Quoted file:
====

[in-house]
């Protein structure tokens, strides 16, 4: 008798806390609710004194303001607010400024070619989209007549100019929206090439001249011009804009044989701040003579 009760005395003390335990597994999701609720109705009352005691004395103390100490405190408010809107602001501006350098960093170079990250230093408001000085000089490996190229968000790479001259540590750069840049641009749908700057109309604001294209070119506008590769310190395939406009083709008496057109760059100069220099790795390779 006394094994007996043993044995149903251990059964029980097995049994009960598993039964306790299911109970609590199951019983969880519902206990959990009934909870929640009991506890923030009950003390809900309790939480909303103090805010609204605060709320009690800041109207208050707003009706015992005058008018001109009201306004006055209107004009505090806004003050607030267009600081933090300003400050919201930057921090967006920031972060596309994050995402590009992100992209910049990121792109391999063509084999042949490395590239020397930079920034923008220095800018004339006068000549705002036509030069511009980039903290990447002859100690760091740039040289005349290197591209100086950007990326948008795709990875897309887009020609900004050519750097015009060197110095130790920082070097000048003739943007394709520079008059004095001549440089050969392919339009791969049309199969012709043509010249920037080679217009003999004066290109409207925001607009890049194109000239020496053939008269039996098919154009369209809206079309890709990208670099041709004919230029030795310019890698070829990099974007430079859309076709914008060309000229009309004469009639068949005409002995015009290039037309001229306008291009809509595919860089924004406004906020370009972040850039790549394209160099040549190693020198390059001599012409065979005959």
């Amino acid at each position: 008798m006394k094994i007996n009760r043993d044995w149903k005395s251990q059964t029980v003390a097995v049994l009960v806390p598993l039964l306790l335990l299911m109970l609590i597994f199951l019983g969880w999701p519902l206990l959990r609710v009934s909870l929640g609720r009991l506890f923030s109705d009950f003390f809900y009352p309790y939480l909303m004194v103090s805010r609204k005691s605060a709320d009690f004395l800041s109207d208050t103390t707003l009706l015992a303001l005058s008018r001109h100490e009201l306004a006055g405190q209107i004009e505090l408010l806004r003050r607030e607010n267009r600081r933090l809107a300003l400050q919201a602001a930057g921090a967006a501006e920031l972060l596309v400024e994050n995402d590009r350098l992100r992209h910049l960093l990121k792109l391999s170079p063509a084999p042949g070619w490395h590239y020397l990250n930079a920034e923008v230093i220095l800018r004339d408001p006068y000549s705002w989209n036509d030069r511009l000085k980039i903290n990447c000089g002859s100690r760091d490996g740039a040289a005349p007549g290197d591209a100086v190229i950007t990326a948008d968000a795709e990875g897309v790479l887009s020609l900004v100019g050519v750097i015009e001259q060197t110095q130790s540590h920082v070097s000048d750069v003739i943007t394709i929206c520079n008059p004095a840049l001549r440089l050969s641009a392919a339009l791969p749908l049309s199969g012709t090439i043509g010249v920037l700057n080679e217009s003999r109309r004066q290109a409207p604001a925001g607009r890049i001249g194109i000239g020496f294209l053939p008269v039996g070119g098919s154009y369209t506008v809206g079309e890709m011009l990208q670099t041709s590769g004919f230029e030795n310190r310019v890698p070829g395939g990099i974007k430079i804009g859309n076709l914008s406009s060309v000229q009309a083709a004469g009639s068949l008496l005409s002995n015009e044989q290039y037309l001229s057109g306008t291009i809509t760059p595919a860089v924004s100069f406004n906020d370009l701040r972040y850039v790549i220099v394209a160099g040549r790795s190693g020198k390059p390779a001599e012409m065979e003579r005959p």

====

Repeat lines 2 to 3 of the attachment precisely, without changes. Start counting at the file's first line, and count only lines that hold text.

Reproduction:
């Protein structure tokens, strides 16, 4: 008798806390609710004194303001607010400024070619989209007549100019929206090439001249011009804009044989701040003579 009760005395003390335990597994999701609720109705009352005691004395103390100490405190408010809107602001501006350098960093170079990250230093408001000085000089490996190229968000790479001259540590750069840049641009749908700057109309604001294209070119506008590769310190395939406009083709008496057109760059100069220099790795390779 006394094994007996043993044995149903251990059964029980097995049994009960598993039964306790299911109970609590199951019983969880519902206990959990009934909870929640009991506890923030009950003390809900309790939480909303103090805010609204605060709320009690800041109207208050707003009706015992005058008018001109009201306004006055209107004009505090806004003050607030267009600081933090300003400050919201930057921090967006920031972060596309994050995402590009992100992209910049990121792109391999063509084999042949490395590239020397930079920034923008220095800018004339006068000549705002036509030069511009980039903290990447002859100690760091740039040289005349290197591209100086950007990326948008795709990875897309887009020609900004050519750097015009060197110095130790920082070097000048003739943007394709520079008059004095001549440089050969392919339009791969049309199969012709043509010249920037080679217009003999004066290109409207925001607009890049194109000239020496053939008269039996098919154009369209809206079309890709990208670099041709004919230029030795310019890698070829990099974007430079859309076709914008060309000229009309004469009639068949005409002995015009290039037309001229306008291009809509595919860089924004406004906020370009972040850039790549394209160099040549190693020198390059001599012409065979005959």
């Amino acid at each position: 008798m006394k094994i007996n009760r043993d044995w149903k005395s251990q059964t029980v003390a097995v049994l009960v806390p598993l039964l306790l335990l299911m109970l609590i597994f199951l019983g969880w999701p519902l206990l959990r609710v009934s909870l929640g609720r009991l506890f923030s109705d009950f003390f809900y009352p309790y939480l909303m004194v103090s805010r609204k005691s605060a709320d009690f004395l800041s109207d208050t103390t707003l009706l015992a303001l005058s008018r001109h100490e009201l306004a006055g405190q209107i004009e505090l408010l806004r003050r607030e607010n267009r600081r933090l809107a300003l400050q919201a602001a930057g921090a967006a501006e920031l972060l596309v400024e994050n995402d590009r350098l992100r992209h910049l960093l990121k792109l391999s170079p063509a084999p042949g070619w490395h590239y020397l990250n930079a920034e923008v230093i220095l800018r004339d408001p006068y000549s705002w989209n036509d030069r511009l000085k980039i903290n990447c000089g002859s100690r760091d490996g740039a040289a005349p007549g290197d591209a100086v190229i950007t990326a948008d968000a795709e990875g897309v790479l887009s020609l900004v100019g050519v750097i015009e001259q060197t110095q130790s540590h920082v070097s000048d750069v003739i943007t394709i929206c520079n008059p004095a840049l001549r440089l050969s641009a392919a339009l791969p749908l049309s199969g012709t090439i043509g010249v920037l700057n080679e217009s003999r109309r004066q290109a409207p604001a925001g607009r890049i001249g194109i000239g020496f294209l053939p008269v039996g070119g098919s154009y369209t506008v809206g079309e890709m011009l990208q670099t041709s590769g004919f230029e030795n310190r310019v890698p070829g395939g990099i974007k430079i804009g859309n076709l914008s406009s060309v000229q009309a083709a004469g009639s068949l008496l005409s002995n015009e044989q290039y037309l001229s057109g306008t291009i809509t760059p595919a860089v924004s100069f406004n906020d370009l701040r972040y850039v790549i220099v394209a160099g040549r790795s190693g020198k390059p390779a001599e012409m065979e003579r005959p």